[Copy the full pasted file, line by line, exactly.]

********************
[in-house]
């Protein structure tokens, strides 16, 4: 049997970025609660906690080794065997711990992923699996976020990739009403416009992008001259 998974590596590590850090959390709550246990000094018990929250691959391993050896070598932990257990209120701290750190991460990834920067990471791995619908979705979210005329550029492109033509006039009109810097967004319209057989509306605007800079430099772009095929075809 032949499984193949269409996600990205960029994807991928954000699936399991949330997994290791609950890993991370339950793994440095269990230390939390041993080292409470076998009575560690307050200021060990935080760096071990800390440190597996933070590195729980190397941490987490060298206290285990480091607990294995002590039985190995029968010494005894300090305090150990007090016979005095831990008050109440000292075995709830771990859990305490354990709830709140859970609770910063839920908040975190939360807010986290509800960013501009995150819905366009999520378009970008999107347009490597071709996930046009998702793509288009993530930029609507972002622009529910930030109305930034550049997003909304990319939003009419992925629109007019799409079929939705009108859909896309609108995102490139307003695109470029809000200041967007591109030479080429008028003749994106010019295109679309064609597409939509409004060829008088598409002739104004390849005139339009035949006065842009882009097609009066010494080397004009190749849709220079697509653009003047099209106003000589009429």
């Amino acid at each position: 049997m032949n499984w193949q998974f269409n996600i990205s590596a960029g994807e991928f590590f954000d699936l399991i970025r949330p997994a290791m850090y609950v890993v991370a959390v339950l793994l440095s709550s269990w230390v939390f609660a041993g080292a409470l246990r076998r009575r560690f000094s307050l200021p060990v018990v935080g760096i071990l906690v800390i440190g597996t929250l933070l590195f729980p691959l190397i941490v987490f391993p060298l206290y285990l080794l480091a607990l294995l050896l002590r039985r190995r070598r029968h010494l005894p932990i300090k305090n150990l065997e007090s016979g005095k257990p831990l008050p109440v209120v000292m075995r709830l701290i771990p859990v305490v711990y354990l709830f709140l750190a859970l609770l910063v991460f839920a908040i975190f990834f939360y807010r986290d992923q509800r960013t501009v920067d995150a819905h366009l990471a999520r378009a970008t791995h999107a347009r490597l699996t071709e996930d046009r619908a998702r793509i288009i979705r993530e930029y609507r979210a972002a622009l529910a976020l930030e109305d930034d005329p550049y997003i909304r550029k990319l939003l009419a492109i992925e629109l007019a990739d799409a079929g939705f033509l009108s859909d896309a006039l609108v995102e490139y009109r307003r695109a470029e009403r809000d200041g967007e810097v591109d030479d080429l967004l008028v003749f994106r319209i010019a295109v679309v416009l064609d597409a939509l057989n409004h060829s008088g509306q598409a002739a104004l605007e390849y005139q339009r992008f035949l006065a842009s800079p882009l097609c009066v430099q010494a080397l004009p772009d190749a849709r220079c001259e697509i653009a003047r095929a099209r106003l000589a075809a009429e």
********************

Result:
[in-house]
């Protein structure tokens, strides 16, 4: 049997970025609660906690080794065997711990992923699996976020990739009403416009992008001259 998974590596590590850090959390709550246990000094018990929250691959391993050896070598932990257990209120701290750190991460990834920067990471791995619908979705979210005329550029492109033509006039009109810097967004319209057989509306605007800079430099772009095929075809 032949499984193949269409996600990205960029994807991928954000699936399991949330997994290791609950890993991370339950793994440095269990230390939390041993080292409470076998009575560690307050200021060990935080760096071990800390440190597996933070590195729980190397941490987490060298206290285990480091607990294995002590039985190995029968010494005894300090305090150990007090016979005095831990008050109440000292075995709830771990859990305490354990709830709140859970609770910063839920908040975190939360807010986290509800960013501009995150819905366009999520378009970008999107347009490597071709996930046009998702793509288009993530930029609507972002622009529910930030109305930034550049997003909304990319939003009419992925629109007019799409079929939705009108859909896309609108995102490139307003695109470029809000200041967007591109030479080429008028003749994106010019295109679309064609597409939509409004060829008088598409002739104004390849005139339009035949006065842009882009097609009066010494080397004009190749849709220079697509653009003047099209106003000589009429």
């Amino acid at each position: 049997m032949n499984w193949q998974f269409n996600i990205s590596a960029g994807e991928f590590f954000d699936l399991i970025r949330p997994a290791m850090y609950v890993v991370a959390v339950l793994l440095s709550s269990w230390v939390f609660a041993g080292a409470l246990r076998r009575r560690f000094s307050l200021p060990v018990v935080g760096i071990l906690v800390i440190g597996t929250l933070l590195f729980p691959l190397i941490v987490f391993p060298l206290y285990l080794l480091a607990l294995l050896l002590r039985r190995r070598r029968h010494l005894p932990i300090k305090n150990l065997e007090s016979g005095k257990p831990l008050p109440v209120v000292m075995r709830l701290i771990p859990v305490v711990y354990l709830f709140l750190a859970l609770l910063v991460f839920a908040i975190f990834f939360y807010r986290d992923q509800r960013t501009v920067d995150a819905h366009l990471a999520r378009a970008t791995h999107a347009r490597l699996t071709e996930d046009r619908a998702r793509i288009i979705r993530e930029y609507r979210a972002a622009l529910a976020l930030e109305d930034d005329p550049y997003i909304r550029k990319l939003l009419a492109i992925e629109l007019a990739d799409a079929g939705f033509l009108s859909d896309a006039l609108v995102e490139y009109r307003r695109a470029e009403r809000d200041g967007e810097v591109d030479d080429l967004l008028v003749f994106r319209i010019a295109v679309v416009l064609d597409a939509l057989n409004h060829s008088g509306q598409a002739a104004l605007e390849y005139q339009r992008f035949l006065a842009s800079p882009l097609c009066v430099q010494a080397l004009p772009d190749a849709r220079c001259e697509i653009a003047r095929a099209r106003l000589a075809a009429e």